'Zombie Campaigns' Continue To Accrue Money, Years After Congressional Candidates Have Stopped Running
MARK BRODIE: Political candidates have to raise a lot of money to run for office, but not all campaigns spend all of that money during an election cycle. So what happens to that extra cash? According to a story written by my next guest, that money can sit in campaign accounts long after members of Congress have left the halls of the Capitol. Daniel Newhauser is a freelance political reporter based in D.C. He wrote about these so-called zombie campaigns for State's Newsroom, of which the Arizona Mirror is part. And he joins me to talk more about this. And Daniel, you chronicle several political campaigns that have been inactive for, in some cases, many years, but yet still have a bunch of money in their accounts. What did you find out about them?
DANIEL NEWHAUSER: Right, so there's really no hard regulation that governs how long it must take after a congressman leaves office to wind down the whole campaign apparatus. So in some cases, we've had these campaigns active for years, maybe even a decade or more, after the congressman is no longer in office. And in some cases they have, you know, a million, $2 million in the bank just sitting there, sometimes gaining interest through investments. And the [Federal Election Commission] FEC in recent years, following an investigation by the Tampa Bay Times, has started cracking down on this a little bit. And by cracking down, I mean sending letters. Again, there's, there's not too much they can do barring egregious spending behavior by the campaign.
BRODIE: So with this money sitting in these accounts, you said in some cases it's accruing interest. Are there expenses still if a candidate is not actively campaigning for something?
NEWHAUSER: Absolutely. The most common expense that I see is storage. And I'll give you, I'll give you an example here in Phoenix. Ed Pastor, a distinguished member who served Arizona from 1991 until his retirement in 2015, his campaign still had about $97,000 in the bank and they've been paying about $1,500 per year for storage. The problem is Pastor died in 2018, so it's kind of hard to spin that as a legitimate campaign expense. So the FEC wrote him a letter. Well, not him I guess, but his campaign. And the campaign wrote back saying, "Well, you know, we've been trying to wind down the campaign. We're trying to figure it out with Pastor's widow. And, you know, you can expect us to win this down at some point soon." But again, if they just want to essentially keep paying for that storage until they run out of money, there's not too much the FEC can do about it.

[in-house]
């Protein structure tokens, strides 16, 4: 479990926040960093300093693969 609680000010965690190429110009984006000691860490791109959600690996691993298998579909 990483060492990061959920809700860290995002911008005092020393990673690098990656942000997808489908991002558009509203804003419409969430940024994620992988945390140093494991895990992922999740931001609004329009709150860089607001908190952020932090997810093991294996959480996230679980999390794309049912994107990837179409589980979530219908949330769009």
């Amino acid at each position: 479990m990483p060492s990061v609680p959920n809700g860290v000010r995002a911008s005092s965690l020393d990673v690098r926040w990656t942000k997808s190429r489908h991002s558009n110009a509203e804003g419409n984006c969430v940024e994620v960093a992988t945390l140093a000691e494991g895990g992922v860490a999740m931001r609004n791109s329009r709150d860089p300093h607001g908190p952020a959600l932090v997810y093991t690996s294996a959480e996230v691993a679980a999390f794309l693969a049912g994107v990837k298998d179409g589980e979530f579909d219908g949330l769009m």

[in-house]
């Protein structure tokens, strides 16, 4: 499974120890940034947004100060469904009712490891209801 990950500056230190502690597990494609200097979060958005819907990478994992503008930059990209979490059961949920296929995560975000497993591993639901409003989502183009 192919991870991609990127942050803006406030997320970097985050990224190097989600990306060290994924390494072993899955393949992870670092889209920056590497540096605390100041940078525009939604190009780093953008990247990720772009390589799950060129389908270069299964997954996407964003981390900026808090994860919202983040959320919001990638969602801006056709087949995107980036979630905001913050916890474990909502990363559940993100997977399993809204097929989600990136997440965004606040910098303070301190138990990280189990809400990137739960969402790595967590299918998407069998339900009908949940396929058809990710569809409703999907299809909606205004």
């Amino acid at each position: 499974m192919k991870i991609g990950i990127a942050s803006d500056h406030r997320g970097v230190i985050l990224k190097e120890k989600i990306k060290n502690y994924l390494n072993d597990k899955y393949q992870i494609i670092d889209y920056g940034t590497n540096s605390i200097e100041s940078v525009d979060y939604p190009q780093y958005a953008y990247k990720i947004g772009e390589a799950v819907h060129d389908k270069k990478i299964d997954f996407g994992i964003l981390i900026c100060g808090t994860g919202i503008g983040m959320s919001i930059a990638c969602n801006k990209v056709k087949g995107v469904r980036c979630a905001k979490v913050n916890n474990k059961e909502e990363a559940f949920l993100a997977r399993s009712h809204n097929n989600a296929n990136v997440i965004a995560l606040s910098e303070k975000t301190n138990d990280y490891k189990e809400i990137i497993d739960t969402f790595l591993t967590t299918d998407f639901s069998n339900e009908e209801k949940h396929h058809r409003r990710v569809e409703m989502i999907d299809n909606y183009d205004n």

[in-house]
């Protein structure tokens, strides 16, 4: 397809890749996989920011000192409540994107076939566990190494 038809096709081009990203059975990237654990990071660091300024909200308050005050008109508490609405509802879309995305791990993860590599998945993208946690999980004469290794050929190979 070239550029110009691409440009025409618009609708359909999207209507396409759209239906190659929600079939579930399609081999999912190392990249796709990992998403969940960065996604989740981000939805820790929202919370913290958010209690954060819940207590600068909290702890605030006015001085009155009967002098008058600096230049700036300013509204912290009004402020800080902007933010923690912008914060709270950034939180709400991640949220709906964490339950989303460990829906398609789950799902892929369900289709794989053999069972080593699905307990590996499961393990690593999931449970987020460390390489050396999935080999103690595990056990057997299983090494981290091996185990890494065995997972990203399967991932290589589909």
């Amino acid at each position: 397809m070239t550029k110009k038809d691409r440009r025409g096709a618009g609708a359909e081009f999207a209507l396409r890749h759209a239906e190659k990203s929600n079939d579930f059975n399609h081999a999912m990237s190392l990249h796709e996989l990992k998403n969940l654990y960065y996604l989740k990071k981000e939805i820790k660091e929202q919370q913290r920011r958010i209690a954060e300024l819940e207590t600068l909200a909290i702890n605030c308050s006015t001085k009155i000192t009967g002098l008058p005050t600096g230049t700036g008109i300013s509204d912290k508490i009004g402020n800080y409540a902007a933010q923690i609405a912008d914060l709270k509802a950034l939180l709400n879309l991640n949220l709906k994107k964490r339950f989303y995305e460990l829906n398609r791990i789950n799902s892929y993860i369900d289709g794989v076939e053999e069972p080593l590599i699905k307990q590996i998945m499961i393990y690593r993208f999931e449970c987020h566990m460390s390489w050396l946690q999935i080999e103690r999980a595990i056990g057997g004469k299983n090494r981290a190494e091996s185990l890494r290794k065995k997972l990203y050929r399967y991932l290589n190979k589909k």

BRODIE: So what is the advantage to a candidate and a campaign of doing this? I mean, I imagine if they decide they want to run again at some point, that's helpful to have some kind of money. But in the case of Congressman Pastor, he's clearly not running for anything.
NEWHAUSER: That's right. I guess the advantage is that they just don't have to go through the rigmarole of trying to actually wind down the campaign, you know, a process that, you know, you have to, you have to terminate the campaign. You have to figure out where all that money should go and donate it and so on and so forth. So there, it might just be, you know, laziness that's keeping people from doing this. Now, I will so — I will say in other cases, the benefit is that you may be able to spend some of this money in ways that on its face seem to be personal expenses. In Florida, there's a former congressman named Cliff Stearns. He pays his wife a $1,000 monthly fee to handle the accounting for the campaign, which doesn't, doesn't really exist anymore. And he also has used this campaign money, which was more than a million dollars, to invest and just in this last campaign cycle made, you know, almost $230,000. So the money doesn't just sit there. In some cases, it's actually accruing more money.